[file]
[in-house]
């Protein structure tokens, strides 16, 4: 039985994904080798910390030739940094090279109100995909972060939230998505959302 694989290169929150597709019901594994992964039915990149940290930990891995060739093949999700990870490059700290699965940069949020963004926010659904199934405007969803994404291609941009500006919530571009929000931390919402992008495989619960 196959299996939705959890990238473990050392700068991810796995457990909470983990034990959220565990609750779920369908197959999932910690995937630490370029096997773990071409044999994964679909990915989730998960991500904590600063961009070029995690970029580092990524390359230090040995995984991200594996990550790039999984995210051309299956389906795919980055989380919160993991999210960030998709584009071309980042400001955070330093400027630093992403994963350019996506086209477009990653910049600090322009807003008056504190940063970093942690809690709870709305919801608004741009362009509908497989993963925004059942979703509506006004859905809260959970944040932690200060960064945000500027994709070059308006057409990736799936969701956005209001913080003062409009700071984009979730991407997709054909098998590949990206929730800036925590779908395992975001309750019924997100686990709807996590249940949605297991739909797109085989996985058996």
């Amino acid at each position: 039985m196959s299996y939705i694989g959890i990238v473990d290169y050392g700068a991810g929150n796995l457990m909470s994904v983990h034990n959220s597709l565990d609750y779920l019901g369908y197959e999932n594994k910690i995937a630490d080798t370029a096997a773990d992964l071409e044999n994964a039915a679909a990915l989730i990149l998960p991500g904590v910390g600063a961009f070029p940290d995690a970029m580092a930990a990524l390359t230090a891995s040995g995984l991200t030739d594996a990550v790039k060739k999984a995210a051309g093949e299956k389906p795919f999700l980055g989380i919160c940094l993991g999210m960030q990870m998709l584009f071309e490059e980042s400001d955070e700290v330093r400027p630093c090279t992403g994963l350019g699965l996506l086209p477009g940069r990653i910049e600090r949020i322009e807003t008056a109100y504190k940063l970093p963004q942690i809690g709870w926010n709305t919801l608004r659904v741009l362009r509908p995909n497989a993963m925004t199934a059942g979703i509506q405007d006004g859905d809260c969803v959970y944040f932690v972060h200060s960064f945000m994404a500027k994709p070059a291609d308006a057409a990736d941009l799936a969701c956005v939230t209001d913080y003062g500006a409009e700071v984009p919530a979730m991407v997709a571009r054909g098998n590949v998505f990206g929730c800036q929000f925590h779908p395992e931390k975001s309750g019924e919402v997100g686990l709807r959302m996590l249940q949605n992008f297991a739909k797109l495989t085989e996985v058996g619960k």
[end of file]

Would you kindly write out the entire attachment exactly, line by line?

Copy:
[in-house]
């Protein structure tokens, strides 16, 4: 039985994904080798910390030739940094090279109100995909972060939230998505959302 694989290169929150597709019901594994992964039915990149940290930990891995060739093949999700990870490059700290699965940069949020963004926010659904199934405007969803994404291609941009500006919530571009929000931390919402992008495989619960 196959299996939705959890990238473990050392700068991810796995457990909470983990034990959220565990609750779920369908197959999932910690995937630490370029096997773990071409044999994964679909990915989730998960991500904590600063961009070029995690970029580092990524390359230090040995995984991200594996990550790039999984995210051309299956389906795919980055989380919160993991999210960030998709584009071309980042400001955070330093400027630093992403994963350019996506086209477009990653910049600090322009807003008056504190940063970093942690809690709870709305919801608004741009362009509908497989993963925004059942979703509506006004859905809260959970944040932690200060960064945000500027994709070059308006057409990736799936969701956005209001913080003062409009700071984009979730991407997709054909098998590949990206929730800036925590779908395992975001309750019924997100686990709807996590249940949605297991739909797109085989996985058996």
């Amino acid at each position: 039985m196959s299996y939705i694989g959890i990238v473990d290169y050392g700068a991810g929150n796995l457990m909470s994904v983990h034990n959220s597709l565990d609750y779920l019901g369908y197959e999932n594994k910690i995937a630490d080798t370029a096997a773990d992964l071409e044999n994964a039915a679909a990915l989730i990149l998960p991500g904590v910390g600063a961009f070029p940290d995690a970029m580092a930990a990524l390359t230090a891995s040995g995984l991200t030739d594996a990550v790039k060739k999984a995210a051309g093949e299956k389906p795919f999700l980055g989380i919160c940094l993991g999210m960030q990870m998709l584009f071309e490059e980042s400001d955070e700290v330093r400027p630093c090279t992403g994963l350019g699965l996506l086209p477009g940069r990653i910049e600090r949020i322009e807003t008056a109100y504190k940063l970093p963004q942690i809690g709870w926010n709305t919801l608004r659904v741009l362009r509908p995909n497989a993963m925004t199934a059942g979703i509506q405007d006004g859905d809260c969803v959970y944040f932690v972060h200060s960064f945000m994404a500027k994709p070059a291609d308006a057409a990736d941009l799936a969701c956005v939230t209001d913080y003062g500006a409009e700071v984009p919530a979730m991407v997709a571009r054909g098998n590949v998505f990206g929730c800036q929000f925590h779908p395992e931390k975001s309750g019924e919402v997100g686990l709807r959302m996590l249940q949605n992008f297991a739909k797109l495989t085989e996985v058996g619960k």